Poor old Limerick. The city’s national image is now embodied by the young gurrier giving two fingers to the world outside the courtroom where his murder charges were dismissed when every single witness suffered mysterious memory loss. It was a stabbing, of course: Limerick’s unaffectionate nickname for years has been Stab City. A Stanley knife is the weapon of choice when you can’t afford guns, and it is as effective at silencing canaries as it is slicing carpets. I remember the wormy white knife scars that boys would display when I was in school: close to the stomach or the upper thigh, usually. Occasionally around the jaw. They weren’t fighters, the ones I knew, they were just set upon at pub closing time for being too big or too small, or just there. If this was Wesht Soide Shtory, then I wanted to be in America.
It’s the city of _Angela’s Ashes_. A good chunk of those millions of readers seem to have interpreted the book as a documentary on modern life in Limerick, rather as though _Gangs of New York_ were a portrait of 21st century NoLiTa. Yes, Limerick was a shithole in the thirties and forties, especially if your father was a battering drunk. And the city that obeyed when the Redemptorist Fathers called for a boycott of the tiny Jewish population almost a hundred years ago should feel shame, even if it did inspire Joyce to set his Leopold Bloom wandering Dublin on that same date in 1904.
But money and demographics have changed Limerick as much as or more than the rest of the country. Your Dell computer probably comes from here. Bríd Dukes slogged to build a good arts centre in the 1980s, and the Belltable is now a fixture on the repertory theatre and exhibition circuit. Ed Walsh, president of the University of Limerick (whose university status he fought for in the 1980s, to the patronising amusement of the old-school schools), understood American-style fundraising at a time when other Third-Level provosts just waited for the government to toss money into their floppy hats. He built a fine campus and churned out business and engineering graduates. Many stayed, including my youngest sister. My school friends have families here now, and some work in the foreign companies drawn in the 1990s by clever tax-incentives and an educated labour force. House prices, that barometer of Irish happiness, have climbed steadily. The crumbling city centre has been rebuilt and the British chainstores sniffed out full wallets and moved in. Limerick had always turned her arse to the lovely Shannon; on the docks shivering prostitutes paced in front of the abandoned flour mill. Now the sex workers have moved indoors and the docklands have been rebuilt with smart flats and upmarket bars.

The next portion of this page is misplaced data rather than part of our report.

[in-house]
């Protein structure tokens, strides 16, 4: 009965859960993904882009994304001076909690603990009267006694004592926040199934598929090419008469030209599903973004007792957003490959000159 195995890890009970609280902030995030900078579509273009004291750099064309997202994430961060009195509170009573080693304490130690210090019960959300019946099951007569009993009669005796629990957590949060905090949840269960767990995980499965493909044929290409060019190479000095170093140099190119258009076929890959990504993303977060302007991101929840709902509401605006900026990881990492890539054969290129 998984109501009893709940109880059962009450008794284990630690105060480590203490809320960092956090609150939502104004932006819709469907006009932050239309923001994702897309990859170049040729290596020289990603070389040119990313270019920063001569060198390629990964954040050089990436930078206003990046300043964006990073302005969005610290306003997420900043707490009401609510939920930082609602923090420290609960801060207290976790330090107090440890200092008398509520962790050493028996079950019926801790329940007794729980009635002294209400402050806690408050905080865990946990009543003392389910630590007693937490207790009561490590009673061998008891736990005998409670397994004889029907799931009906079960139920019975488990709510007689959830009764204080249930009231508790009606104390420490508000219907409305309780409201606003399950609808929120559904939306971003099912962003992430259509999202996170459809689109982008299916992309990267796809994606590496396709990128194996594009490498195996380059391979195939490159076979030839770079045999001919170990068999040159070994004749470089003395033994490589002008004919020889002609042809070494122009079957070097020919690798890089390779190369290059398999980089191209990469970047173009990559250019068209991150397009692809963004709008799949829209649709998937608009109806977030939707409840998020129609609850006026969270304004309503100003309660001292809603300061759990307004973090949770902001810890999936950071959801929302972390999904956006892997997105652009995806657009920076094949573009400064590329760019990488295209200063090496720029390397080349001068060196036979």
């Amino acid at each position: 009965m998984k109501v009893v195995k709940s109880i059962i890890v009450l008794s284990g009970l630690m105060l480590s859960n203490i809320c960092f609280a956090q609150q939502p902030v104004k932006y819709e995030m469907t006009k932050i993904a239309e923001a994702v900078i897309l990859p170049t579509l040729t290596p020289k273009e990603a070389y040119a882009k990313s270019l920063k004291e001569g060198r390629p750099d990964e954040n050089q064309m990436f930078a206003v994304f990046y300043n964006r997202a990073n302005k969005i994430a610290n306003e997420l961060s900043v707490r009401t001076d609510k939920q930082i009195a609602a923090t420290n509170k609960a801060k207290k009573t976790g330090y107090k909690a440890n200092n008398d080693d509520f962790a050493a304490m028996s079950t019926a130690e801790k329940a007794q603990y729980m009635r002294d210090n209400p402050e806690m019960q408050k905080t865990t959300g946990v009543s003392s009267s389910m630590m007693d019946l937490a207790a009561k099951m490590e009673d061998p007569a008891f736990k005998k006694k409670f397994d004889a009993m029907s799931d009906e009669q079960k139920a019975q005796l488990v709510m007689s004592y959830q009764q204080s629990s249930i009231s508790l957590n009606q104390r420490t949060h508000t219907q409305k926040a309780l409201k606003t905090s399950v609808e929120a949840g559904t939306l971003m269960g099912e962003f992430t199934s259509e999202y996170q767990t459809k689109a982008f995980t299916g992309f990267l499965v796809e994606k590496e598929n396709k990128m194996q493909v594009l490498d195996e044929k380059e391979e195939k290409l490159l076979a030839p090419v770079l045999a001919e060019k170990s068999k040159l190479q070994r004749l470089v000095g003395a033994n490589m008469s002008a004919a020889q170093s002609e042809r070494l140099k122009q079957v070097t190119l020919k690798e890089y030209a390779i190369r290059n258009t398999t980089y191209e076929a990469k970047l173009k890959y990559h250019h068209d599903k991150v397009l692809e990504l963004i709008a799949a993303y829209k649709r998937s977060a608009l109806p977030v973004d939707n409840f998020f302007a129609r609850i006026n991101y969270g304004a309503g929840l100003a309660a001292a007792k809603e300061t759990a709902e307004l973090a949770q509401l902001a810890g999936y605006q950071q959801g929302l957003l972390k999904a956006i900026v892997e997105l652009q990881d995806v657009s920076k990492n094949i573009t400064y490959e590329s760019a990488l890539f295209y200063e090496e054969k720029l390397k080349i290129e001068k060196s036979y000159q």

I have few booster instincts myself, though I admire them in others. I never considered coming back to improve things once I left at eighteen. I married a Dubliner, for one thing, and they can’t see much here beyond knife-wielding culchies. My old flatmate reported the dismay in his Dublin civil service office at the news that the department was being tranferred to Limerick as part of a decentralisation program announced in the budget speech last week. Decentralisation makes some sense, even if in this case it’s a crooked vote-getting scheme. The island is in danger of tipping into the Irish Sea as a third of the population crams itself into Dublin. Dublin is the most expensive city in Europe–more than London, apparently–and for your money you get dirty streets, unaffordable housing, snarling traffic, and public transport not much better than LA. On a civil servant’s salary you might think people would be glad to get out, but this transfer is as popular as Cromwell’s order to go to hell or to Connaught. Seethings of mass resignations and legal action greet every mention of Limerick. I don’t think that the threat of rural Cavan or Longford would be as unwelcome: with Limerick, it’s personal.
It’s also not fair. I sympathised with Pádraig’s colleagues at the time–this home town never held my affection–but now I’m back I see that was unfair. The schools are good, the traffic is easy, and it’s mostly free of yuppies yapping about décor. You can get cheap direct flights to New York or London from Shannon airport, twenty minutes out of town. Houses are half the price for twice the room. The restaurants can’t be much worse than Dublin’s, and the city is surrounded on all sides by the most beautiful countryside in the world–Cork, Kerry, Clare, and Galway. “It’s come up a lot,” Limerick people keep telling me, and as far as I can tell, they’re right.